Had a cop try to give me a ticket for turning left on red. No one told him in Ga you turn left on red after yielding if you completely stop AND it’s a one way turning on a one way. After radioing in he let me go.
CWII Spark — When those tasked with “enforcing” the law have no requirement to KNOW the law, everything they do is susceptible to questioning as ‘arbitrary’.
I am of the opinion that this comes down to a detention, or a custodial or non-custodial stop. In a non-custodial stop, the citizen is not required to identify, or even engage with the officer in any way. This is no different than being approached by someone on the street.
The next level of stop is detention. I believe that the Terry vs Ohio ruling establishes “reasonable suspicion” as the criteria or the stop and question.
The highest level is a custodial stop. This should require probable cause.
As I see this particular situation, the officer had “reasonable suspicion” that a broken tail light was a traffic violation.
Well, they do. But "officially" it should only be when they think you're about to commit a crime, are committing a crime, or have committed a crime.
Things like checkpoints are considered to be an exception to that rule. Courts have signed off on the practice, so long as certain criteria are met.
1) I have a hard time believing the sheriff didn’t know that it was legal to drive with one functioning taillight. I could understand confusion over a more obscure traffic law, but you’d think every LEO in NC would know the taillight regulations.
2) Even if we assume the sheriff was sincerely mistaken, I think the court should throw out the search, as if they deem this stop acceptable, some cops (not all or even most but some) around the country will start “forgetting” traffic laws, in order to make random stops without reasonable suspicion, much less probable cause.
I wouldn’t be shocked it the court punts this one, by saying that since the suspects consented to the search, the point about whether the stop was legal or not is moot.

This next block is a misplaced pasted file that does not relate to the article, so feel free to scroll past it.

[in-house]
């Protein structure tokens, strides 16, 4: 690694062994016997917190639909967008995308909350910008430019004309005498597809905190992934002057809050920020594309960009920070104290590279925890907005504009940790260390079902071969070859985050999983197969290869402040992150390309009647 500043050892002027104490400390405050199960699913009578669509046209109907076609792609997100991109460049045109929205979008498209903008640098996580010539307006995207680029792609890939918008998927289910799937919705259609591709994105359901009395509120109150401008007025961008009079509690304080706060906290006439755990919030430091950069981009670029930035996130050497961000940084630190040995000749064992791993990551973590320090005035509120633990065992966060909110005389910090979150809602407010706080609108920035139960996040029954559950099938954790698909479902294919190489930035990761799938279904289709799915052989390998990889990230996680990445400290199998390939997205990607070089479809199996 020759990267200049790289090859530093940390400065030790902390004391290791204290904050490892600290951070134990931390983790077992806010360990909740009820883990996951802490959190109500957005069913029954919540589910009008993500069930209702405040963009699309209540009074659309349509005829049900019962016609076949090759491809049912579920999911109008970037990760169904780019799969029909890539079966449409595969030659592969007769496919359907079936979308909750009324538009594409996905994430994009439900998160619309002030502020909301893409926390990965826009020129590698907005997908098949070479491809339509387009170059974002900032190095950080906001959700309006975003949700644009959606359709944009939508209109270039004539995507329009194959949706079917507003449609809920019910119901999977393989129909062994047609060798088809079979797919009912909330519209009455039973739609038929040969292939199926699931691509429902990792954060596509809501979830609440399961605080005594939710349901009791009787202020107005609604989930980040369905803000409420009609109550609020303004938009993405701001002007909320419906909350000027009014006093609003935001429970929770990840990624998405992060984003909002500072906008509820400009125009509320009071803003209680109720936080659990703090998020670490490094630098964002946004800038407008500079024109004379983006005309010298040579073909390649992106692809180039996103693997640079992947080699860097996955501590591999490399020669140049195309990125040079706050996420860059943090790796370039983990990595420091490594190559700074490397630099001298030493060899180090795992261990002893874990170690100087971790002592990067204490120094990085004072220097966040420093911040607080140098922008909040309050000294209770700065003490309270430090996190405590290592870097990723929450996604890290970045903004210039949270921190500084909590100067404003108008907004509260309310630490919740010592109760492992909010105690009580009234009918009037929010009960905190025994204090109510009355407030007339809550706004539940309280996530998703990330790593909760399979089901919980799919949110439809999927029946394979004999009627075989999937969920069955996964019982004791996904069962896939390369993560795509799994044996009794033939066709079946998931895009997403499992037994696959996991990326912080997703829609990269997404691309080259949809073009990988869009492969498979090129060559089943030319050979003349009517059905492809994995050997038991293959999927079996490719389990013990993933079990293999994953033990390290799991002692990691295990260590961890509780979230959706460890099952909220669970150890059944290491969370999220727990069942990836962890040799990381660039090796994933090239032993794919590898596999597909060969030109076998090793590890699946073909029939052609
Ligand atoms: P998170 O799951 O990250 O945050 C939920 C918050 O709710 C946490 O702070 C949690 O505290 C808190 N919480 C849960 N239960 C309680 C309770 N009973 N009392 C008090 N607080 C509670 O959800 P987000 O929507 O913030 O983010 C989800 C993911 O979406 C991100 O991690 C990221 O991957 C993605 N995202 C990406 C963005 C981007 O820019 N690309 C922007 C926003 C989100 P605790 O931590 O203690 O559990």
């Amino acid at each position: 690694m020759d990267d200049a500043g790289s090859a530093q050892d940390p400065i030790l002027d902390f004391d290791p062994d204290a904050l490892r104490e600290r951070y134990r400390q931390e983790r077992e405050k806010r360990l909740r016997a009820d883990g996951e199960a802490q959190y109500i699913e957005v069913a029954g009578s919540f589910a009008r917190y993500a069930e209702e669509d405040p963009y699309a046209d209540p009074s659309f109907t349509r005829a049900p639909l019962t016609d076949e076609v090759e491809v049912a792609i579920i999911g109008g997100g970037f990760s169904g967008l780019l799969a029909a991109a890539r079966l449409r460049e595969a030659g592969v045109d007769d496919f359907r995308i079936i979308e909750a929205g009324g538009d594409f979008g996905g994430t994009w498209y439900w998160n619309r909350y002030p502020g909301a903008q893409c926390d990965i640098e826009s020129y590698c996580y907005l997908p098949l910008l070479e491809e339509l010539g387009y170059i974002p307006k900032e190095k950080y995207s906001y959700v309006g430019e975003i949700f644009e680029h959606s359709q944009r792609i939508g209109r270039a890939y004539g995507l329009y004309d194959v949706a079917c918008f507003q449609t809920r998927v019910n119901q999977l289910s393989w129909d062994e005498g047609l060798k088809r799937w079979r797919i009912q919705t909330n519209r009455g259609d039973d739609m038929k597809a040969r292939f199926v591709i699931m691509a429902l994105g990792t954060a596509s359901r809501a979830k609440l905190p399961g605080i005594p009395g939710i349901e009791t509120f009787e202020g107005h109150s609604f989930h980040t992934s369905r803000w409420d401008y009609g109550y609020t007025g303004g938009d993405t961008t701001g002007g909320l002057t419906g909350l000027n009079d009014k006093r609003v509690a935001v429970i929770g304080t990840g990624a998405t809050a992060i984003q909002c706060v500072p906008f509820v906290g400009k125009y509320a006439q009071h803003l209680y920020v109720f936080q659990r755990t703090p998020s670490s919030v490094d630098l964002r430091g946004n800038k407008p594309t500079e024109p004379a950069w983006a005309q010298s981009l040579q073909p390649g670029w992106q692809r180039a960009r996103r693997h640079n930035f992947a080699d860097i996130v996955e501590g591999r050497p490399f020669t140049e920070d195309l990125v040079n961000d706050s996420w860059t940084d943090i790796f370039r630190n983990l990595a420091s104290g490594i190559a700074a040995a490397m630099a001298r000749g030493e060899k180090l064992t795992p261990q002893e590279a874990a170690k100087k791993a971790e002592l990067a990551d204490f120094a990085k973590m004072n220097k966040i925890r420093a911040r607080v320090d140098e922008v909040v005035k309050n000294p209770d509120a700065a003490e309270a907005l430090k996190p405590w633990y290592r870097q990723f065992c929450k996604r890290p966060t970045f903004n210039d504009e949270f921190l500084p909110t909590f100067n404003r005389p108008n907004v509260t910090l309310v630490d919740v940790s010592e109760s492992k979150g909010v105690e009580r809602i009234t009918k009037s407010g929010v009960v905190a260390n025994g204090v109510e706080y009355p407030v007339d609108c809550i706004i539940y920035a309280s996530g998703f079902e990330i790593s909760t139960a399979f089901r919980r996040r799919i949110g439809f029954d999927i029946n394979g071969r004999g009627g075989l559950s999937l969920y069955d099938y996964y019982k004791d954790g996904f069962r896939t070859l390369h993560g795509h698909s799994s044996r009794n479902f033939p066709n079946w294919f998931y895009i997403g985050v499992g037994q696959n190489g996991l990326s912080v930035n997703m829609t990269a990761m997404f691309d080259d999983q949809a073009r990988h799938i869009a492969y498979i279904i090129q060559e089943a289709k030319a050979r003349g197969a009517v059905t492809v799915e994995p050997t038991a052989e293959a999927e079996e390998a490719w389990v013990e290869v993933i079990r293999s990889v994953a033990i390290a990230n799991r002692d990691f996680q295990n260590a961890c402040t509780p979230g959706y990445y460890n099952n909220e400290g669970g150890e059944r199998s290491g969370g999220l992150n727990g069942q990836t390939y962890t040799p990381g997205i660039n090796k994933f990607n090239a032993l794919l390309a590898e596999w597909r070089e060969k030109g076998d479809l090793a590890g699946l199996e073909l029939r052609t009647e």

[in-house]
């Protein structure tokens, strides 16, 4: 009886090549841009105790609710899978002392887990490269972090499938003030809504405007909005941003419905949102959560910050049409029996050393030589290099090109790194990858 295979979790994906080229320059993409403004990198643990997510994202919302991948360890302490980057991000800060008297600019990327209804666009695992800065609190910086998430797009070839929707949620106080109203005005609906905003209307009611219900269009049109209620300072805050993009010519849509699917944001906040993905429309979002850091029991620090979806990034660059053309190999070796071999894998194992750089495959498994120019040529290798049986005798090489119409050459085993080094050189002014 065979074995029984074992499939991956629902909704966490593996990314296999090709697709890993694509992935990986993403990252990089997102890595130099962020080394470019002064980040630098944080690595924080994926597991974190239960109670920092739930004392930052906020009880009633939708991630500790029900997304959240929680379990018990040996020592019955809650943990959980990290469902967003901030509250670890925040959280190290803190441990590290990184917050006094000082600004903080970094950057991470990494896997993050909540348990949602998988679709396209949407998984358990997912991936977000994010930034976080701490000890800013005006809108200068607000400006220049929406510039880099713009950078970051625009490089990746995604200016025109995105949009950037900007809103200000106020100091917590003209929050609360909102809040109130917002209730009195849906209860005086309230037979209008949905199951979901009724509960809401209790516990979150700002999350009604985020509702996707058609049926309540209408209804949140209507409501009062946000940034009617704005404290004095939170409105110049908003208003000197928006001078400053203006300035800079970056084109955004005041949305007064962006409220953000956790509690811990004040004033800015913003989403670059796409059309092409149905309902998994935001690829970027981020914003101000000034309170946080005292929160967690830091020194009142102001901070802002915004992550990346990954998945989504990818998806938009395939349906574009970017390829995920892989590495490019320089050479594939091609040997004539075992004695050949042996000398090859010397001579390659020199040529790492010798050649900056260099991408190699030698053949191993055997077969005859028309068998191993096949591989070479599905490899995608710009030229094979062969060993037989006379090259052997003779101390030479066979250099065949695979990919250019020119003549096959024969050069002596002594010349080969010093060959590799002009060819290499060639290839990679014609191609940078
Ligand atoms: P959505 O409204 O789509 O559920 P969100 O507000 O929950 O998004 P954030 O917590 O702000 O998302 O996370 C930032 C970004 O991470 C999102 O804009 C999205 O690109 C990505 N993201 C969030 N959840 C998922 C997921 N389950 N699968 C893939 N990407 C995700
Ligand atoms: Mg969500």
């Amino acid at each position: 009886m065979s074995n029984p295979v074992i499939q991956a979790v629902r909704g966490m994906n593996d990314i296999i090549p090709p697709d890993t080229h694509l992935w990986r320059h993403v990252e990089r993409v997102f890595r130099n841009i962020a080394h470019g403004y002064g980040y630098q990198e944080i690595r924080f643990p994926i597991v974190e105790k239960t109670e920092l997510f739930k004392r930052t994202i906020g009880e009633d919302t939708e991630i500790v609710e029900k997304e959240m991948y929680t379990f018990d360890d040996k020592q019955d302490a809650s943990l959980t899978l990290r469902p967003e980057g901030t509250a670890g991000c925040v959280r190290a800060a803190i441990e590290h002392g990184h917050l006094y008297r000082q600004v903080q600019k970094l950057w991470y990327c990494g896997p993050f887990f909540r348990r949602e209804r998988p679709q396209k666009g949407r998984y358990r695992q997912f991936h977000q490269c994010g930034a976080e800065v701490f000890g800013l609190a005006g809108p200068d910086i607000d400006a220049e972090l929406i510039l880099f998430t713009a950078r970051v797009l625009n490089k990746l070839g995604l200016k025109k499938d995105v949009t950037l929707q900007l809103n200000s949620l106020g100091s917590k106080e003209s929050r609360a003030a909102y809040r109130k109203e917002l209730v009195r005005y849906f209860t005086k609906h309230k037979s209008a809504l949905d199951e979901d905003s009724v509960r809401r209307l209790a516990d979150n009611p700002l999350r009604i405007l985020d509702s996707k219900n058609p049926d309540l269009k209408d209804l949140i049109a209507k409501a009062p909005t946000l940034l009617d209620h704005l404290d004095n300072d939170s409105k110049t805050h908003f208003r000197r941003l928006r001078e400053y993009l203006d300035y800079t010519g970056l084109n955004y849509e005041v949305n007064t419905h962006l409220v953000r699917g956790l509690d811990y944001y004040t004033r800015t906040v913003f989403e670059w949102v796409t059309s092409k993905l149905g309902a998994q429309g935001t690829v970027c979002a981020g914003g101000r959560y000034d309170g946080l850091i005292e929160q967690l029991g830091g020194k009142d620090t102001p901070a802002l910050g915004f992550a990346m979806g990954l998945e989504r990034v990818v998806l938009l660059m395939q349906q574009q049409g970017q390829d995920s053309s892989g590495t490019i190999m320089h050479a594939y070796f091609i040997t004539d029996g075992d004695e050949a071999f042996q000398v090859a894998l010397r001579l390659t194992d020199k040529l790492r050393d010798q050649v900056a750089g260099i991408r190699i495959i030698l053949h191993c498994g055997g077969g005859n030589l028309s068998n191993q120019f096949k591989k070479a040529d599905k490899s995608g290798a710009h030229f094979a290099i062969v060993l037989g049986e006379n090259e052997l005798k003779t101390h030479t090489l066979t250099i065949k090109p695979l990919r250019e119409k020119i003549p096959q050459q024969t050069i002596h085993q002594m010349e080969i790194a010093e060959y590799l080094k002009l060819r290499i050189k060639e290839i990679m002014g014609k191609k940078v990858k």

So is this the “Well there oughta be a law...” defense?
road stops bother me....unless they’re looking for a criminal
So on other words, cops can simply make up laws.
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A major principal of our Common Law based legal system is, that if something is not expressly illegal, it is by default legal.
This being said, in this case there was no justified reasonable suspicion to permit the stop, determined after the fact, so without that, there could be no determination of probable cause, and no arrest. Thus anything found after the initial error should be inadmissible.
Look at that! Peace officers wrapped up like muzzies, on their way to shoot a Irish Setter?
The fact that they took on this case is a strong indication thay will reverse the lower court.
That reasonable belief was dispelled only by a ‘surprising’ appellate court ruling that for the first time construed a traffic law on the books for more than fifty years to require only one functioning brake light.
Apparently, there was a new interpretation of the law based on this case. There’s no way the officer could have known.
Yep, they will follow a person for miles sometimes just looking for an excuse to pull someone over. Before the advent of dashcams, the officer would often just lie about the reason for the stop such as, “You crossed the yellow line” or “You didn’t use your blinker to change lanes” or some such crap. And of course, they do this because they can justify seizing the driver’s car and any money they find if they even SUSPECT the property was obtained with the sale of drugs.
Many posters on this thread believe that the guilty people should be acquitted because "police ought to have the same duty as citizens to know and obey the law." A better argument, offered by Blood of Tyrants follows immediately:
Otherwise the cop could make up an imaginary law to justify the stop as an excuse to search a vehicle.
In other words there is a higher value at stake here than merely punishing the guilty, assuring that our rights of privacy are protected against overreaching police. That means that the right of privacy is so important that we are willing to have guilty people go free to prevent its abuse.